Bee free: Sunday Bunbury Review

By: Colleen McDaniel – Junior, Psychology

I doubt Cincinnati is the first or even the last place that comes to mind when people picture a music festival. Set up along the river front just below the Purple People Bridge (for non-Ohioians, that’s a pedestrian bridge connecting Northern Kentucky and Cincinnati), Bunbury Music Festival celebrates its fourth and most attended year. Larger than ever before, Yeatman’s Cove and Sawyer’s Point along the river have been the backdrop for an outrageous amount of festival-goers for this three-day music festival.

This being my second time in attendance – my first being two years ago – I am familiar with the setup of the festival: main stages stand at the either end of the park with two smaller stages in between. One is a permanent stage in Sawyer Point Park, while the other is a makeshift amphitheater that sits, practically, on the river. I start at the southern main stage. A friend and I meet up with some UD graduates who have saved us spots against the barricade at the front of the crowd for the day’s first band, The Front Bottoms. I enjoy the punk-esque jam session.

To say I’m a seasoned concert-goer is like calling a fish in a pond somewhat familiar with aquatic life. Coming out of Columbus – the home of PromoWest Productions – I’ve been to approximately 47 concerts in my life, excluding multi-day festivals. I’ve seen half of the day’s acts before, and I eagerly await the other artists. After a TFB show that I can’t describe as anything more than upbeat and fun if you’re familiar with their quirky lyrics and punk-influenced style, Manchester Orchestra enters the stage. I’ve been wanting to see Manchester Orchestra live since they released their 2009 hit “Shake It Out,” and, needless to say, they didn’t disappoint. Playing crowd favorite after crowd favorite, Manchester Orchestra was well worth the wait. The front row spots weren’t a bad addition.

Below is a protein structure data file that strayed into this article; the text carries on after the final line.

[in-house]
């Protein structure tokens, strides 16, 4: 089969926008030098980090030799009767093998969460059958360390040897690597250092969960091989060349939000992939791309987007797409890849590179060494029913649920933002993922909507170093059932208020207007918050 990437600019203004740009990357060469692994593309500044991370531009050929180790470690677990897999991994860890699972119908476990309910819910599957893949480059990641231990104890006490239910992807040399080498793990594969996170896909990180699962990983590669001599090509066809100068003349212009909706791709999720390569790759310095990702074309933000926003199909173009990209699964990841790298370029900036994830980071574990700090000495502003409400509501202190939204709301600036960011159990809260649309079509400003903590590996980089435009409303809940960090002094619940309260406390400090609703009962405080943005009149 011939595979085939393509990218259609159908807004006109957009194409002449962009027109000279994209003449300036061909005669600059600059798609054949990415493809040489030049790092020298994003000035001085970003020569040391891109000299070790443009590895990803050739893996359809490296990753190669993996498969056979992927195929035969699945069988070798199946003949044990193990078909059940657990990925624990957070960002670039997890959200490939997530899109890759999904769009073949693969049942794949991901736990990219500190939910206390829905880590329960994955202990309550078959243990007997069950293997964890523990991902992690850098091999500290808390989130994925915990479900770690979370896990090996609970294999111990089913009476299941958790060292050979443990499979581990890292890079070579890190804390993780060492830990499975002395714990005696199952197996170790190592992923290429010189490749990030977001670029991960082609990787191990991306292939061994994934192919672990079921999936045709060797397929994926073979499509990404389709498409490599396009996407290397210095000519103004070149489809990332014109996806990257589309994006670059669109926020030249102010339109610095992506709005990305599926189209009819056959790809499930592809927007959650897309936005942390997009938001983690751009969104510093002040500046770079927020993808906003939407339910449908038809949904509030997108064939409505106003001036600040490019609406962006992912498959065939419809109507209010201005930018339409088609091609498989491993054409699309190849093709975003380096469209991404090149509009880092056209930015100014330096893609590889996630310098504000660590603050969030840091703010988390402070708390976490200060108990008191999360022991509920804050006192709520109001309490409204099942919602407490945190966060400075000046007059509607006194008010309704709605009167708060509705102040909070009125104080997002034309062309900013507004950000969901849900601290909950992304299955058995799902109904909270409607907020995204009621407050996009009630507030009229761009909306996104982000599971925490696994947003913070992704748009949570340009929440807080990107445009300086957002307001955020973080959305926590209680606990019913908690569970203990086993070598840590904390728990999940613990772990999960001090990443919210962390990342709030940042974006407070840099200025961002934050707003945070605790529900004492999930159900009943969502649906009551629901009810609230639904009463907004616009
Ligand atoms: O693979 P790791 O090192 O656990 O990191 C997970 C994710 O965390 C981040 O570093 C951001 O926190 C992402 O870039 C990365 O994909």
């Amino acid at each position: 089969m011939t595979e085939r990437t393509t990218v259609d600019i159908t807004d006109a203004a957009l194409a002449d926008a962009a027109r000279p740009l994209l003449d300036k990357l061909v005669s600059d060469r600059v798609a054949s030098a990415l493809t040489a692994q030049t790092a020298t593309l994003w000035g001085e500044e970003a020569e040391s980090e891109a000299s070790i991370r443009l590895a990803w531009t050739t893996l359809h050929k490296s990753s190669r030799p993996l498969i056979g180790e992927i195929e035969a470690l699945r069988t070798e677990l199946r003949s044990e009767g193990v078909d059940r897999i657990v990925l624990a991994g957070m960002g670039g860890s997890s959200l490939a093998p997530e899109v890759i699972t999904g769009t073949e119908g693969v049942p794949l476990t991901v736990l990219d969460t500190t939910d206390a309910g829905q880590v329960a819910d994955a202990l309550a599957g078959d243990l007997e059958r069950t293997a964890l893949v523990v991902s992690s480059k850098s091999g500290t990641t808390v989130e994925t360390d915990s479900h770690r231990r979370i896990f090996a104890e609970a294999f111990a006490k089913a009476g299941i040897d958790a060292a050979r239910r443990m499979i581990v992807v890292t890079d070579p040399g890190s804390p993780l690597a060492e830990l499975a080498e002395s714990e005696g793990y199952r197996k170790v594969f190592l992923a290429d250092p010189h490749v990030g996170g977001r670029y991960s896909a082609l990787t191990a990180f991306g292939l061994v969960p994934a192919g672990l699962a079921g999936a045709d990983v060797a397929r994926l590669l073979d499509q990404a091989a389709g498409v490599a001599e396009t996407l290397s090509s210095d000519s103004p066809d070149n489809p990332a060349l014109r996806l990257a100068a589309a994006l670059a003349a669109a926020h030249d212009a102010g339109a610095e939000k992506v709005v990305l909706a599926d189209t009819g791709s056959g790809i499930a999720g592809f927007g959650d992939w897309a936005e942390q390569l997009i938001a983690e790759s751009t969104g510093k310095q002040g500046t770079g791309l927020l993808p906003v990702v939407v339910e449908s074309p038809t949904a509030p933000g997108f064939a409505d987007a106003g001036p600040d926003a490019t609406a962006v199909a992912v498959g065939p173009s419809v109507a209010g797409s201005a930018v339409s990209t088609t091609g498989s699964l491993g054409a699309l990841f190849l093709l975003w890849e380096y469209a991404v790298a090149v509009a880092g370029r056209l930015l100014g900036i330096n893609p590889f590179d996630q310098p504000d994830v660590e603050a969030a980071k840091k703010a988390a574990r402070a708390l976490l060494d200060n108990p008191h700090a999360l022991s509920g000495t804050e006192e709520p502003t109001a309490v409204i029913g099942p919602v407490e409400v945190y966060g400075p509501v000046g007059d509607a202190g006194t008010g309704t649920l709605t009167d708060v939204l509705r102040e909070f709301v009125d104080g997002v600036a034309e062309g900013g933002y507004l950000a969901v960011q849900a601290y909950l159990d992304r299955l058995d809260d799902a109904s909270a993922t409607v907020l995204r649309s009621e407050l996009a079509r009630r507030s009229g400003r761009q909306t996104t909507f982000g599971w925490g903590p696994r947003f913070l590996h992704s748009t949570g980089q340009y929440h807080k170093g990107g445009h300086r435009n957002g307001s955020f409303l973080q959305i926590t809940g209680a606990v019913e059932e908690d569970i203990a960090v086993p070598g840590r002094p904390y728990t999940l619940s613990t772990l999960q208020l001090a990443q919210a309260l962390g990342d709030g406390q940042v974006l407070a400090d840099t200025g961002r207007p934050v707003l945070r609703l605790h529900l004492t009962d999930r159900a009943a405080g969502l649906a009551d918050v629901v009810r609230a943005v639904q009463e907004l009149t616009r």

We leave early to catch my second most anticipated artist of the day, Shakey Graves. Coming out of Texas with his 2015 album, “When the War Came,” Shakey has set high expectations for himself. I saw him perform last summer at The Newport in Columbus. For being a one-man band, he puts on a show (and let’s be honest, how many of us can actually sing along to all of his quick-pace lyrics, anyway?).

Next on the list is Twenty One Pilots. Native to Columbus too, it makes sense that I’ve seen these hometown heroes now five times. The crowd is full of people who have waited at the stage all day. This includes my WUDR Dayton B-Side co-DJs, Tom and Cam, as well as my friends from high school. Mark, their media guy is filming the music video for “Lane Boy,” one of the singles off their new album, “Blurryface.” So naturally, everyone has to be there. Rumor has it “The Hunger Games’” Josh Hutcherson even made an appearance at the show. Of course there is never a dull moment when Josh Dun and Tyler Joseph are involved.

The day ends with Snoop Dogg. Honestly, I have never in my entire life desired to see Snoop Dogg perform… and he really didn’t. It was enjoyable, but the joke of the night was that Snoop wasn’t the headliner of a music festival, just the DJ for a really big party on the river. He rapped some, but he also played a lot of other songs…literally. Other pre-recorded songs played over the speakers while Snoop encouraged everyone to sing along and dance. I wouldn’t have paid to see him individually, but how many people can say they’ve seen a rap god live?

The atmosphere of Bunbury is intimate and radiates Ohio pride. Each band got to experience my home state, and I felt like many of them had, likely, underestimated it. and now had their minds changed. Bunbury is one of the best things we have going music-wise in Ohio (at least, for the teeny boppers that go listen to good music and learn to support local businesses and events). I’m not sure if this was a review of Bunbury in general or Ohio music experiences or the artists themselves, but I think I like it that way. Music doesn’t have to be about anything. A festival is a reminder of just that.

For the first and second articles in the Bunbury review series, click here and here.

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